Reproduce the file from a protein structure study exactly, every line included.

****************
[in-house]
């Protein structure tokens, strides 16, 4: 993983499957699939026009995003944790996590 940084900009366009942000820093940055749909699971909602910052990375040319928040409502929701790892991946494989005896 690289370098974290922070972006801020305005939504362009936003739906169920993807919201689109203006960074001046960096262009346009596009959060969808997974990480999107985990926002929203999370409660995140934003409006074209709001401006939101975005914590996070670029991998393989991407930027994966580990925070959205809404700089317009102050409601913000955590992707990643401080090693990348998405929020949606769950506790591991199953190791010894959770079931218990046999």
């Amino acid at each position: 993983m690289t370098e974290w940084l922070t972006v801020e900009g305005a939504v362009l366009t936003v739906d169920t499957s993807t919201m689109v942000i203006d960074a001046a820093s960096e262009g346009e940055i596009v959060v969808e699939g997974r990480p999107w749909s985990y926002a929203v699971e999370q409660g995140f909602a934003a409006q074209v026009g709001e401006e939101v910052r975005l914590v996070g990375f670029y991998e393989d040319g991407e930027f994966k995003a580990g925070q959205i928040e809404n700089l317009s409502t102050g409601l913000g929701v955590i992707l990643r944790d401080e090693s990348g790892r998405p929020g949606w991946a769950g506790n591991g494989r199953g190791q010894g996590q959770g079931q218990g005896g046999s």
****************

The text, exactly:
[in-house]
């Protein structure tokens, strides 16, 4: 993983499957699939026009995003944790996590 940084900009366009942000820093940055749909699971909602910052990375040319928040409502929701790892991946494989005896 690289370098974290922070972006801020305005939504362009936003739906169920993807919201689109203006960074001046960096262009346009596009959060969808997974990480999107985990926002929203999370409660995140934003409006074209709001401006939101975005914590996070670029991998393989991407930027994966580990925070959205809404700089317009102050409601913000955590992707990643401080090693990348998405929020949606769950506790591991199953190791010894959770079931218990046999």
């Amino acid at each position: 993983m690289t370098e974290w940084l922070t972006v801020e900009g305005a939504v362009l366009t936003v739906d169920t499957s993807t919201m689109v942000i203006d960074a001046a820093s960096e262009g346009e940055i596009v959060v969808e699939g997974r990480p999107w749909s985990y926002a929203v699971e999370q409660g995140f909602a934003a409006q074209v026009g709001e401006e939101v910052r975005l914590v996070g990375f670029y991998e393989d040319g991407e930027f994966k995003a580990g925070q959205i928040e809404n700089l317009s409502t102050g409601l913000g929701v955590i992707l990643r944790d401080e090693s990348g790892r998405p929020g949606w991946a769950g506790n591991g494989r199953g190791q010894g996590q959770g079931q218990g005896g046999s």